Christine Blasey Ford and her family have been forced to leave their south Palo Alto home because of “vicious harassment and even death threats,” her attorneys said today (Sept. 18) in a letter to the Chairman of the Senate Judiciary Committee, Chuck Grassley.
Ford is the Palo Alto University psychology professor who has accused Supreme Court nominee Brett Kavanaugh of sexual misconduct in the early 1980s when both were in high school.
“In the 36 hours since her name became public, Dr. Ford has received a stunning amount of support from her community and from fellow citizens across our country,” Ford’s attorneys, Debra S. Katz and Lisa J. Banks, said in the letter to Grassley. “At the same time, however, her worst fears have materialized. She has been the target of vicious harassment and even death threats.
“As a result of these kind of threats, her family was forced to relocate out of their home. Her email has been hacked, and she has been impersonated online,” Katz and Banks said in their letter.
Two hours after Ford’s story first appeared on The Washington Post website Sunday, TV trucks arrived in the neighborhood. Unable to get an interview with Ford, they started interviewing neighbors.
Ford’s attorneys said in the letter that they wanted an FBI investigation of the incident before she testifies in front of the committee in Washington.
Grassley said an FBI investigation wouldn’t have bearing on Ford’s testimony so “there is no reason for further delay.”
Grassley said the committee offered Ford “the opportunity to share her story” in a public or a private hearing, or staff interviews, “whichever makes her most comfortable. The invitation for Monday (Sept. 24) still stands.”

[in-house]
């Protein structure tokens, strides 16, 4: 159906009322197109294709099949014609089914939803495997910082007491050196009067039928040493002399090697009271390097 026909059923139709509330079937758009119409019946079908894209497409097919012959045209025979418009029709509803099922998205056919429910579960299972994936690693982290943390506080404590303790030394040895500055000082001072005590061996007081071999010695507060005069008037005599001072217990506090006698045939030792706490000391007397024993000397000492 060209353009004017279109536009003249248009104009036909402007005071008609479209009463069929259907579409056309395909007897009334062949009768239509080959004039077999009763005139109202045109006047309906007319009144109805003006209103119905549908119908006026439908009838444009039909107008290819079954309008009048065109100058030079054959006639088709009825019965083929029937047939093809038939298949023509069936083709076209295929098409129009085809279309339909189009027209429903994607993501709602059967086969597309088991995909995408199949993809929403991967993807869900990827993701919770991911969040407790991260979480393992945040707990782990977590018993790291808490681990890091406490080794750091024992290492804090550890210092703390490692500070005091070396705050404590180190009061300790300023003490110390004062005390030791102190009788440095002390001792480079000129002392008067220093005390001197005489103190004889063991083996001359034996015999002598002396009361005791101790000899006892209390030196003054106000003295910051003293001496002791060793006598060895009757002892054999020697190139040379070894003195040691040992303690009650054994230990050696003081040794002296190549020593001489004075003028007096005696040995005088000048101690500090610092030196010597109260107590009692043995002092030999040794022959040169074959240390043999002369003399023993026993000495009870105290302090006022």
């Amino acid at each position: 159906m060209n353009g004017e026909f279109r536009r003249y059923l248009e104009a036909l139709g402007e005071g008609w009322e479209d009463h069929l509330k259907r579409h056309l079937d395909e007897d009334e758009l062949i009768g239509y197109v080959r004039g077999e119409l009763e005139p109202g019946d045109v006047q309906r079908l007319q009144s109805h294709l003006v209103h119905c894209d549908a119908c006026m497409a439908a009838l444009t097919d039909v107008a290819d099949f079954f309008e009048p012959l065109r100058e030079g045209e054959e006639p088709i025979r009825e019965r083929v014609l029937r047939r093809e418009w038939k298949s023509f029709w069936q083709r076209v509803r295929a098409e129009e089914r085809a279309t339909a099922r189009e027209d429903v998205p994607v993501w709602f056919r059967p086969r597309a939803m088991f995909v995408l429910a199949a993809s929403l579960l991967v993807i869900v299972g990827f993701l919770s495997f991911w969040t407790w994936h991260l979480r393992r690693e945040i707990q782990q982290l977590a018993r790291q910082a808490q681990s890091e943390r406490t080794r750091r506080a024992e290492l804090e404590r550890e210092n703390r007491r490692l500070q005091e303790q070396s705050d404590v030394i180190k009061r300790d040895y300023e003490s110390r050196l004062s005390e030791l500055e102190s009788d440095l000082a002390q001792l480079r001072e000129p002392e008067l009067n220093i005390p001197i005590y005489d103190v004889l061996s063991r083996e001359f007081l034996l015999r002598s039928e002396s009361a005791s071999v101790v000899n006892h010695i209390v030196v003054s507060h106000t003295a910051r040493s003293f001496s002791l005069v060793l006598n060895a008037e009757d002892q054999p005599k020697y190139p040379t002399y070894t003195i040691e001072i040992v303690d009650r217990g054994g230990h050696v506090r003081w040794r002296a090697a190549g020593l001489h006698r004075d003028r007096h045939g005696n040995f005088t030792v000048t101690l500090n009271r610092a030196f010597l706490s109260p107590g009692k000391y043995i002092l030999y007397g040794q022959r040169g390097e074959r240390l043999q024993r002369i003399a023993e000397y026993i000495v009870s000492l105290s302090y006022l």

Republicans are suggesting that Ford will have one chance to testify, and one chance only.
“Monday is her opportunity,” Senate Majority Leader Mitch McConnell, R-Ky., said yesterday, a line that was echoed by other Republicans throughout the day.
McConnell expressed confidence that Kavanaugh would be confirmed. “I’m not concerned about tanking the nomination,” he said.
The furious jockeying over Ford’s testimony underscores the political potency so close to an election that will decide control of both the House and Senate, not to mention the confirmation of a conservative justice likely to serve on the high court for decades.
Democrats complain that Ford was not consulted before the hearing was announced. They also want more witnesses besides Kavanaugh and Ford, hoping to avoid what they said would turn into a “he-said-she-said” moment.
The lawyers for Ford predicted the hearing, as now scheduled, “would include interrogation by senators who appear to have made up their minds” that she is “mistaken” and mixed up.
But Democrats also said yesterday they were planning to attend the hearing even if Ford did not show up.
Sen. Dick Durbin, D-Ill., said he had “a lot of questions” for Kavanaugh. “A simple denial is not the end of questioning.”
— From staff and wire reports